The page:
It’s an act of hopefulness to make art; the artist is implicitly hoping that something of their creation will survive even if it’s only in memory. When I’m feeling stressed or at loose ends, I try to create something, even if it’s just for myself. I guess it helps cement my existence, to myself.
You can’t be inattentive when working with a lathe or a forge or a grinder – you can lose a finger or an eye, or worse – and you can wreck your work. But you don’t need all of your mind to create once you’re practiced at what you’re doing. To me, the act of making things becomes a sort of meditation: I disappear and for a while I’m just a fragment of intent trying to mold and shape things around me.
It also implies hopefulness, when I see something and think “I can do something with that!”
That’s a piece of oak root-mass, cut horizontally. The grain in the wood is exquisite and the wood itself is complicated and fascinating.
I see a spot I need to take down a bit more with Mr Happy Dancing Bandsaw, but that’s the way it’s looking now. It turns out that the top of a poly plastic bucket was just the right size, so I sawed off the bottom (I’ll use that for another bowl of some other material some other day) and now it’s ready for resin. I’m out of resin right now but I expect more will appear through the magic of UPS and ebay.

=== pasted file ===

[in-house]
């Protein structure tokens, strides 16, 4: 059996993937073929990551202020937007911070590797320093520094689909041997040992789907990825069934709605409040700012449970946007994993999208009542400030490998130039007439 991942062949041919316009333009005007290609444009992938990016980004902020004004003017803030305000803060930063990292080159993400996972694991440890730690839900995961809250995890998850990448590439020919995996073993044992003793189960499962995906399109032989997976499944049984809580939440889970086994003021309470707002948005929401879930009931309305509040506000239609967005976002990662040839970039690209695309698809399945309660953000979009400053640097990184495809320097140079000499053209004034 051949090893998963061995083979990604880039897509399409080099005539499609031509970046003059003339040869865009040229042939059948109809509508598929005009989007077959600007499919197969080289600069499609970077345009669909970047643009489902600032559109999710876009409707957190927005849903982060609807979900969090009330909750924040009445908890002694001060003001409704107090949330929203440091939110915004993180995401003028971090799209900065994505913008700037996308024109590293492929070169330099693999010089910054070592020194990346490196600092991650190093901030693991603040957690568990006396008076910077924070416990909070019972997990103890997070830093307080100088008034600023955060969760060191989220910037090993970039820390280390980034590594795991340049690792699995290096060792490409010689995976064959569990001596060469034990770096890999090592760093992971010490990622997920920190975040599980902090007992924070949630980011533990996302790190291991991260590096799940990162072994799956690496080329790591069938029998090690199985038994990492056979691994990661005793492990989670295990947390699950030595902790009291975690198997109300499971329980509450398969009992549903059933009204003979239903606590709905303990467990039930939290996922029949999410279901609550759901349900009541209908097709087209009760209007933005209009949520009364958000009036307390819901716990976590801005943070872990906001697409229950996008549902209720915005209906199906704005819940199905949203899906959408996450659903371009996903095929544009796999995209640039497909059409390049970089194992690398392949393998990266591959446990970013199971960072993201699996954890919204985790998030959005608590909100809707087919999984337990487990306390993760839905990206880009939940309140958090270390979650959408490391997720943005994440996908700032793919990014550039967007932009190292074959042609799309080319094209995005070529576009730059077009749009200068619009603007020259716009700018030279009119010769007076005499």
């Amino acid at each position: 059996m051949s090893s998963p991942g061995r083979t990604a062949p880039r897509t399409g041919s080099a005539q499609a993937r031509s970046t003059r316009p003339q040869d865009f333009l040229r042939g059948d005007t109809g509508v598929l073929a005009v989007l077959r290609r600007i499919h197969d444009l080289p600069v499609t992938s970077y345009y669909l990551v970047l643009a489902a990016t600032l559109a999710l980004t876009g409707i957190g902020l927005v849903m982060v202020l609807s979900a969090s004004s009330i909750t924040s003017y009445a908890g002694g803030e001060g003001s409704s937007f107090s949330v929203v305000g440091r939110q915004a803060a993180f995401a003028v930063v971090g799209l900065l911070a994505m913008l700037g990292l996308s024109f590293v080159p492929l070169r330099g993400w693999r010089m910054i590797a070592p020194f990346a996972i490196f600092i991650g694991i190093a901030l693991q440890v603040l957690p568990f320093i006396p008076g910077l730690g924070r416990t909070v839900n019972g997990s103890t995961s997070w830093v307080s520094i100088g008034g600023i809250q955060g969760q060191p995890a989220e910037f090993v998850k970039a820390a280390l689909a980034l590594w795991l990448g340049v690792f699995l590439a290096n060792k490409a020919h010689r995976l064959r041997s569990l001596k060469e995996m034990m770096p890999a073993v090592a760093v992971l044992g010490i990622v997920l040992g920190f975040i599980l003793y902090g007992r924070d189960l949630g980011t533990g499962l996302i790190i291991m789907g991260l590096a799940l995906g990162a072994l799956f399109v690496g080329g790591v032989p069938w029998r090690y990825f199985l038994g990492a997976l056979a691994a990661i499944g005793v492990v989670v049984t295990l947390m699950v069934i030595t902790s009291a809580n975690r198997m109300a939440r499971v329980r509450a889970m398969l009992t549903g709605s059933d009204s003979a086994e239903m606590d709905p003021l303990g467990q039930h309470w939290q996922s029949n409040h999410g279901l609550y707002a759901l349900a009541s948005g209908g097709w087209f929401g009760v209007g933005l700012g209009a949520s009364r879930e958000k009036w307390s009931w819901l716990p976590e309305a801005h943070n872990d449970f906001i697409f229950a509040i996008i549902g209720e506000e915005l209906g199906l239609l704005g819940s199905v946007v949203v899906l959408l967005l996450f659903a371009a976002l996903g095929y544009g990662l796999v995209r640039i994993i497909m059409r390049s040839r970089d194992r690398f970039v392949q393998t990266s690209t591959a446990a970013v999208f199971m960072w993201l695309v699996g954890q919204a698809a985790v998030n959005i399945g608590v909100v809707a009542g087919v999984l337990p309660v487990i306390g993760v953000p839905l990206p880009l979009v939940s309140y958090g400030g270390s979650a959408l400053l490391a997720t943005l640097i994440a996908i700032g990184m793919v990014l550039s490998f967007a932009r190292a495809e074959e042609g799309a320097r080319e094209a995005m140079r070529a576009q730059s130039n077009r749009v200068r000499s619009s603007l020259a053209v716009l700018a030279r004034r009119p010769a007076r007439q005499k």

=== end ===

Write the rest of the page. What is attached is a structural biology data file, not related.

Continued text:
I’ve been slowly figuring out the right temperature and pour sequence to get cool effects in wood/resin. Part of me is screaming “you should be working on setting up the shed!” but I don’t have the energy for that, I’m too captivated by the news-cycle and maintaining my blog here.
I’m thinking of this piece a “misty hills” because it sort of reminds me of the hills behind Palo Alto, when you come into SFO in the morning and the fog is blowing through. But it could be any misty hill.
The wood is at a weird angle because I was impatient and didn’t let the bottom pour cure long enough, so the wood floated up.
One thing I learned doing pieces like this is that you have to stop frequently and see how the exterior appears. If I had cut down much deeper, I’d have completely lost this spot where the resin meets the wood.
It needs some more polishing and finishing but I think it’s looking like a bowl!
Normally, one would want to turn wood pretty thin, but my observation is that the transition-spots between the wood and the resin look pretty cool, edge-on, so it doesn’t pay to make the wood too thin. A few more coats of clear drying oil and the surface will pop.
I have been having a great time making bowls. These are very satisfying: heavy and smooth, and visually complicated. I can sit and stare into the clouds, and get lost for a while.
It’s hard to post interesting pictures of resin being poured into a bucket, so I probably won’t post any more of the shattered oak piece until I turn it.
Also on my shelf at the shop are two more pieces cut from Ant Log, which I am thinking of as “Son of Ant Log” and “The Revenge of Ant Log” – I need more resin and then I will set them up and give them a spin.